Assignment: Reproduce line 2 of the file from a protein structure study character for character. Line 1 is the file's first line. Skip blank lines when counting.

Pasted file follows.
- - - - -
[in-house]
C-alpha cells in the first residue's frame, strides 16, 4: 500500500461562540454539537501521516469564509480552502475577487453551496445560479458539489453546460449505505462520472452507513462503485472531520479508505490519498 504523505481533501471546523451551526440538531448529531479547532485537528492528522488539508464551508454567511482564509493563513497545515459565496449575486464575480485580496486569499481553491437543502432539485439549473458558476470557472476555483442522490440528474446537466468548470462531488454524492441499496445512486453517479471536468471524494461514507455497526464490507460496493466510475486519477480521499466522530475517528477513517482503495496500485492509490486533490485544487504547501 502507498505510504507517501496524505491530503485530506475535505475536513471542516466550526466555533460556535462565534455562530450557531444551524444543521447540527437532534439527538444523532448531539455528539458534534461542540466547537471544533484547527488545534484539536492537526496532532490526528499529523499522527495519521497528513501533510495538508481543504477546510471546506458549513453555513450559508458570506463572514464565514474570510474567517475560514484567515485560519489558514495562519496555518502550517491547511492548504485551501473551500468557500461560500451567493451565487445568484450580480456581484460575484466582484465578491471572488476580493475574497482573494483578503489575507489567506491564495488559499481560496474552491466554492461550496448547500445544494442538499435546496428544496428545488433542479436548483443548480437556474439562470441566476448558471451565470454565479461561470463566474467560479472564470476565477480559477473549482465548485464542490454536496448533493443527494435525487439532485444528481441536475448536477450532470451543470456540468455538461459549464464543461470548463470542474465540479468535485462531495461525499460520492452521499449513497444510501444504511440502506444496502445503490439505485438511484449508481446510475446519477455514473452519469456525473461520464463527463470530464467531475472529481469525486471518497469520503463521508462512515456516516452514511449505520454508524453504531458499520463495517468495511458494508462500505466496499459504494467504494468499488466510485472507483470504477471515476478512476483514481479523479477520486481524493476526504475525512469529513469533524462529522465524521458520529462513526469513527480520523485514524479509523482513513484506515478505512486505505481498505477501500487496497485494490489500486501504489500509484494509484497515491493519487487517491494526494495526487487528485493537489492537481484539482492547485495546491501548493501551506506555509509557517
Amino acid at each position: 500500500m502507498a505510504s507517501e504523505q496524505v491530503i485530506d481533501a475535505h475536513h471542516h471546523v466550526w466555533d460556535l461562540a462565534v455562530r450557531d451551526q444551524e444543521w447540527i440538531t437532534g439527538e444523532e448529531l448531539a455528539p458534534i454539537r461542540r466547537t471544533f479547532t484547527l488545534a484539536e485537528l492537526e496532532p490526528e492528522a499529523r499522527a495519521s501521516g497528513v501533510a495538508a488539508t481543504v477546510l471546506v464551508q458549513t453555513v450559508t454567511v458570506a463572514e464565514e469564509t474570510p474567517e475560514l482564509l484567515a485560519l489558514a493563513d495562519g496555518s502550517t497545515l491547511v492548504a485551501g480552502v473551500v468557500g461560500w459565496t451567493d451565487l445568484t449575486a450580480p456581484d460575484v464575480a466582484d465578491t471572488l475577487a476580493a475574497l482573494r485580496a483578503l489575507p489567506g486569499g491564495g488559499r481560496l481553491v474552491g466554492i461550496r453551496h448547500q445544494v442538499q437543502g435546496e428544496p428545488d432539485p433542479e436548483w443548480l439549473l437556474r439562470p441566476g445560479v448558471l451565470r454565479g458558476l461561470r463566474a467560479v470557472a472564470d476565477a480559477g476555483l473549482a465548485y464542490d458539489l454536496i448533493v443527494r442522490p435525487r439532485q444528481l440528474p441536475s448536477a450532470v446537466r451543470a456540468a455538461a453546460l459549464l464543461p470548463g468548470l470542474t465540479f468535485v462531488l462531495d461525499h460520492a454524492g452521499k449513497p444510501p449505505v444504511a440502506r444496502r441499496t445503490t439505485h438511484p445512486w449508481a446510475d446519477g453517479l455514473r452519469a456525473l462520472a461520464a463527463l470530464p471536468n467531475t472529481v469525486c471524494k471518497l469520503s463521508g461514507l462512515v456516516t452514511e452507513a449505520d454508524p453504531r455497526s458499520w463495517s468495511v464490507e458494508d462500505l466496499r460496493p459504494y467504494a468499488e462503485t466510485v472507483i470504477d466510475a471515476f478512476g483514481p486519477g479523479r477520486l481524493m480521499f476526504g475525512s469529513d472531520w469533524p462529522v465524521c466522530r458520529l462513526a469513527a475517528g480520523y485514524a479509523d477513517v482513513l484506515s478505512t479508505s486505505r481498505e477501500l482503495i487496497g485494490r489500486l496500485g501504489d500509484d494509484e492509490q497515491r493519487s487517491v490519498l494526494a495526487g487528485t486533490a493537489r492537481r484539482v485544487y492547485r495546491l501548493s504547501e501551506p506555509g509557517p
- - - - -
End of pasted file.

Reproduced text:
C-alpha cells in the first residue's frame, strides 16, 4: 500500500461562540454539537501521516469564509480552502475577487453551496445560479458539489453546460449505505462520472452507513462503485472531520479508505490519498 504523505481533501471546523451551526440538531448529531479547532485537528492528522488539508464551508454567511482564509493563513497545515459565496449575486464575480485580496486569499481553491437543502432539485439549473458558476470557472476555483442522490440528474446537466468548470462531488454524492441499496445512486453517479471536468471524494461514507455497526464490507460496493466510475486519477480521499466522530475517528477513517482503495496500485492509490486533490485544487504547501 502507498505510504507517501496524505491530503485530506475535505475536513471542516466550526466555533460556535462565534455562530450557531444551524444543521447540527437532534439527538444523532448531539455528539458534534461542540466547537471544533484547527488545534484539536492537526496532532490526528499529523499522527495519521497528513501533510495538508481543504477546510471546506458549513453555513450559508458570506463572514464565514474570510474567517475560514484567515485560519489558514495562519496555518502550517491547511492548504485551501473551500468557500461560500451567493451565487445568484450580480456581484460575484466582484465578491471572488476580493475574497482573494483578503489575507489567506491564495488559499481560496474552491466554492461550496448547500445544494442538499435546496428544496428545488433542479436548483443548480437556474439562470441566476448558471451565470454565479461561470463566474467560479472564470476565477480559477473549482465548485464542490454536496448533493443527494435525487439532485444528481441536475448536477450532470451543470456540468455538461459549464464543461470548463470542474465540479468535485462531495461525499460520492452521499449513497444510501444504511440502506444496502445503490439505485438511484449508481446510475446519477455514473452519469456525473461520464463527463470530464467531475472529481469525486471518497469520503463521508462512515456516516452514511449505520454508524453504531458499520463495517468495511458494508462500505466496499459504494467504494468499488466510485472507483470504477471515476478512476483514481479523479477520486481524493476526504475525512469529513469533524462529522465524521458520529462513526469513527480520523485514524479509523482513513484506515478505512486505505481498505477501500487496497485494490489500486501504489500509484494509484497515491493519487487517491494526494495526487487528485493537489492537481484539482492547485495546491501548493501551506506555509509557517